The origins of 10,000 steps as a target for daily walking go back to long before wearables, to the Tokyo Olympics in 1964. In fact, it was core to the advertising campaign for the very first wearable, a pedometer called manpo-kei which means 10,000 metres. The ‘10,000 steps’ message was adopted by manufacturers of wearables as it was easy for people to memorise – and measurable.
It’s long been questioned though whether the 10,000-step target makes a difference to people? Researches from the University of Sydney used UK Biobank data, which is the world’s largest source of wearables data for physical activity, sedentary behaviour and sleep. The researchers used a sample of 78,000 people who wore wrist accelerometers 24-hours a day for a week.
Emmanuel Stamatakis, Professor of Physical Activity, Lifestyle and Population Health at Sydney University’s Charles Perkins Centre, wanted to see what daily steps numbers were associated with benefits for dementia prevention, risk of dementia, lower risk of premature death, as well as heart disease and cancer incidence and mortality.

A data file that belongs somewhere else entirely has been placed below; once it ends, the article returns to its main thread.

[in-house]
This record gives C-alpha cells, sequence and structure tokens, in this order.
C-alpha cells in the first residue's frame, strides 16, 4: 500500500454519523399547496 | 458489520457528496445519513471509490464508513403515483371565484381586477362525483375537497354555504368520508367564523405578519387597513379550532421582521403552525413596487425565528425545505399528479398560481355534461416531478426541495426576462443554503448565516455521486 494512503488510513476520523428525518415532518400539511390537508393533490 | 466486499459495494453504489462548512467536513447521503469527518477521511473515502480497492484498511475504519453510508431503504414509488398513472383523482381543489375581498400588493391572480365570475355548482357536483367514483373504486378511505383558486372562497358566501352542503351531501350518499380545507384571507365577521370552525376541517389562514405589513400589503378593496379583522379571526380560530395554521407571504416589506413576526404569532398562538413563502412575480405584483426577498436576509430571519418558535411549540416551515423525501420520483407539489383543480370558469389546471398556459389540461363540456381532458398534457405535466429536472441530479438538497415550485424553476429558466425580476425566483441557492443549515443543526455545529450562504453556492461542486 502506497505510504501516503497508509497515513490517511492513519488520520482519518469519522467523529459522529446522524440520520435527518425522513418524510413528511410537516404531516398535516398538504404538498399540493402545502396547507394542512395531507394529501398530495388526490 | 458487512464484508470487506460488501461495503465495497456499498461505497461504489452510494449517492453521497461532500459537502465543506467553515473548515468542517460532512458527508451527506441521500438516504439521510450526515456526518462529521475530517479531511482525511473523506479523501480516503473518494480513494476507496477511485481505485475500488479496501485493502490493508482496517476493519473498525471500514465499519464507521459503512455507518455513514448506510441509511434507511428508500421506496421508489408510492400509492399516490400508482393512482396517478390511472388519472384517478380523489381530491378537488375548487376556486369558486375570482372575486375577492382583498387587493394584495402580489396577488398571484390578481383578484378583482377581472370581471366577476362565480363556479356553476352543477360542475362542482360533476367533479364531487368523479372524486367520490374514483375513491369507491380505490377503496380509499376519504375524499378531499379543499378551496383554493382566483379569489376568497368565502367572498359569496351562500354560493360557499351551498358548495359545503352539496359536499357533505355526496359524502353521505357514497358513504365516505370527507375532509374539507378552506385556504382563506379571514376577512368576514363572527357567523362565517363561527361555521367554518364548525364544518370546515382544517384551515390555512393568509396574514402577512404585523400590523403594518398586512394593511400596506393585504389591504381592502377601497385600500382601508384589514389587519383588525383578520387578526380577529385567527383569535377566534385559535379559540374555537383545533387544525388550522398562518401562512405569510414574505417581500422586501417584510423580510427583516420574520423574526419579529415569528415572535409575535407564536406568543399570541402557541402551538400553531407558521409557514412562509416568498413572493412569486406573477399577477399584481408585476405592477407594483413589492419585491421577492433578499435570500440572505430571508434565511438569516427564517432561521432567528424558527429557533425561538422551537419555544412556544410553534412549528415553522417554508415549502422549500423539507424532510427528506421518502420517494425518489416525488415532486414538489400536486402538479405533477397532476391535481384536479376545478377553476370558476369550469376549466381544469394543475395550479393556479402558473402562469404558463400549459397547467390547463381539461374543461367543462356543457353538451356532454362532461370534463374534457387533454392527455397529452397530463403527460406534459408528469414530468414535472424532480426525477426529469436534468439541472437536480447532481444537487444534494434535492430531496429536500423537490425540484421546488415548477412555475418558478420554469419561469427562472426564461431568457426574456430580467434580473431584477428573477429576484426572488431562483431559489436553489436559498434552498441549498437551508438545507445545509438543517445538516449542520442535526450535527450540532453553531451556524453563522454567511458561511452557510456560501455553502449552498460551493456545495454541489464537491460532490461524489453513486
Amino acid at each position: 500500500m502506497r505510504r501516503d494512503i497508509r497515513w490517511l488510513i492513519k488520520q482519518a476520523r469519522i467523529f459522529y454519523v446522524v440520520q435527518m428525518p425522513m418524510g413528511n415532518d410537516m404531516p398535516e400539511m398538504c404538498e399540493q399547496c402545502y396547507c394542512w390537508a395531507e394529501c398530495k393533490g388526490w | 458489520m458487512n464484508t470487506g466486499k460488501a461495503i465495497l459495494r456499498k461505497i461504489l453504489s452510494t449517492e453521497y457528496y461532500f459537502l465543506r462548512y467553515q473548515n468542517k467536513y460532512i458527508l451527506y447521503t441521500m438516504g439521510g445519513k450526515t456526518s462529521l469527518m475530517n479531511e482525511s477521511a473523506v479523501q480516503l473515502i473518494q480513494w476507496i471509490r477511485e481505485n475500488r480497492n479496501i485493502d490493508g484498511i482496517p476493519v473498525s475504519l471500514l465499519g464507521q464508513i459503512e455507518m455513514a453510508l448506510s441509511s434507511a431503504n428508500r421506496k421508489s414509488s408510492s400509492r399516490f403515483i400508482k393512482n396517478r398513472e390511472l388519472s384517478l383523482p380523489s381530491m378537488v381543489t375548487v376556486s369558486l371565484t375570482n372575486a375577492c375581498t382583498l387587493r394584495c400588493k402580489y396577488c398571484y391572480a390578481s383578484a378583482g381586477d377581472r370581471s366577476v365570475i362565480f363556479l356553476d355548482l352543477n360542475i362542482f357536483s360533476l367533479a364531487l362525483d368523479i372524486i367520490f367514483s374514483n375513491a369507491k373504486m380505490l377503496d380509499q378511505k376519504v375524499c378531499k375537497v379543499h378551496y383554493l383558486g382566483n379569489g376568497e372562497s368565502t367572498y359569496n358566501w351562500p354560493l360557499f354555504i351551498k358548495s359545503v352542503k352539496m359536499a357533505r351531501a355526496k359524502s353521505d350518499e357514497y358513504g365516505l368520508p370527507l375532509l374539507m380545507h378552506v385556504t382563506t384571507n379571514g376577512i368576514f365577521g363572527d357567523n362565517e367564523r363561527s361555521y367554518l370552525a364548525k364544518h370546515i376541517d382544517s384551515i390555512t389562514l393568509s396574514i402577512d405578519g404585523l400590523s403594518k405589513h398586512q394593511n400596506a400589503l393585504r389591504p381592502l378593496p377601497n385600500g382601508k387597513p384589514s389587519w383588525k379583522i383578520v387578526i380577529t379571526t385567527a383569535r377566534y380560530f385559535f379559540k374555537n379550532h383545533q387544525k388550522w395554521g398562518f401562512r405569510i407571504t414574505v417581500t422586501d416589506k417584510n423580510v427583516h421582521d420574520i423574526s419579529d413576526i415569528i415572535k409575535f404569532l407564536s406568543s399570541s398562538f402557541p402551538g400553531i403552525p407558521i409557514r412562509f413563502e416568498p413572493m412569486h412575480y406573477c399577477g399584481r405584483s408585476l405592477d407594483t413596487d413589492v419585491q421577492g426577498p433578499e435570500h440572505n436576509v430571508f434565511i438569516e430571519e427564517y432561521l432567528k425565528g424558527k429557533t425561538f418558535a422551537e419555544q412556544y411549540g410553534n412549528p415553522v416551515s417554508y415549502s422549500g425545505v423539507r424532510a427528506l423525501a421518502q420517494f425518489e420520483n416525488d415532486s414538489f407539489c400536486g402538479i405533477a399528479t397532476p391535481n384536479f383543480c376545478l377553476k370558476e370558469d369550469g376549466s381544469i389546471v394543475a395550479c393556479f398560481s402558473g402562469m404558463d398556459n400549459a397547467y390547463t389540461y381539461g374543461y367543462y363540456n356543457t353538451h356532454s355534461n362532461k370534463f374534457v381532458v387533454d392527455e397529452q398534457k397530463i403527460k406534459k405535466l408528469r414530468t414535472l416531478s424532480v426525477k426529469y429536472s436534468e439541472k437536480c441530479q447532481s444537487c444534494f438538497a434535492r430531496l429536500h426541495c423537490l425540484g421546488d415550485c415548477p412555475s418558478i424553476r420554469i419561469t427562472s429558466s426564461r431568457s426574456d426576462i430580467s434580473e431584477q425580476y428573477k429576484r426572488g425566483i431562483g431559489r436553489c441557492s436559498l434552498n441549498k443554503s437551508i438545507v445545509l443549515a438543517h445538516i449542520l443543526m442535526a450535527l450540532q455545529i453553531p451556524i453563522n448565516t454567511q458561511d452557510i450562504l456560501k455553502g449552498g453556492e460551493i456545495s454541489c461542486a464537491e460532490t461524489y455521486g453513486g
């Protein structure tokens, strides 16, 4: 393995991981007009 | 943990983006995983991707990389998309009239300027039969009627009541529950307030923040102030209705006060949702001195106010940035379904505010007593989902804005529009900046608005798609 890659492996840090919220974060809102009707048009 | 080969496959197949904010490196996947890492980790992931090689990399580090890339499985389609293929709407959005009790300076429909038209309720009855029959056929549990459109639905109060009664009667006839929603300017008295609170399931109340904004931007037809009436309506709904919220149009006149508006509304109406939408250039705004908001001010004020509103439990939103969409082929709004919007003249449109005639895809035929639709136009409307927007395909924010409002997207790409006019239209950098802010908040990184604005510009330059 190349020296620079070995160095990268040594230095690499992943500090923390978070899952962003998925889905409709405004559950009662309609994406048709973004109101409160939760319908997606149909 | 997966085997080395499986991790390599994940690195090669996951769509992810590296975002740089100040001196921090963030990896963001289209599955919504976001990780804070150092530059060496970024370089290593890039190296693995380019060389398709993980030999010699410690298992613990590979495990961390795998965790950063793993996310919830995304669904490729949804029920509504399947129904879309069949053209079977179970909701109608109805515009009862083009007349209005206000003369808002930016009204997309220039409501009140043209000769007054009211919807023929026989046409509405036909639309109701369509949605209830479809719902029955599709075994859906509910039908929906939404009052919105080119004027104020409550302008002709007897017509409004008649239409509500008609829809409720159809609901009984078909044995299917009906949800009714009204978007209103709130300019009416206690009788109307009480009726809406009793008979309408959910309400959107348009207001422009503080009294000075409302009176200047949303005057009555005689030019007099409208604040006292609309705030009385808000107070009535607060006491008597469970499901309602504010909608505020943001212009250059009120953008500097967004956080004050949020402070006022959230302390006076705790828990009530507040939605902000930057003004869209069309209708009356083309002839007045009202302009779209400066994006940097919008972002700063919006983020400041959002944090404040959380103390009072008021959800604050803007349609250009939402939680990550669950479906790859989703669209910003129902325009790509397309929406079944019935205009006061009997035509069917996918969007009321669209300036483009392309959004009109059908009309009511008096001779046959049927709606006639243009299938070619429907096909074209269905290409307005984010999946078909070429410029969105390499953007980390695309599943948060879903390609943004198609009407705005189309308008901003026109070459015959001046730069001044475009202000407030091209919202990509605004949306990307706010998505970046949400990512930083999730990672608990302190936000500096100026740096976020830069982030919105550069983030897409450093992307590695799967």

It turned out that the marketing ploy of the 1960s has something going for it.
For dementia, 3,800 steps lowered the risk by 25% and 10,000 steps by 50%.
For mortality and cardiovascular disease, the study showed that for every 2,000 steps you get approximately a 10% decrease in risk. The optimal benefit turned out to be around 10,000 steps. Added intensity brought additional benefits over and above the number of steps.
In summary, the research team found that aiming for 10,000 steps a day can lower your risk of cancer, cardiovascular disease and dementia. In addition, upping the pace and workload of your steps through the day can also contribute to better health outcomes.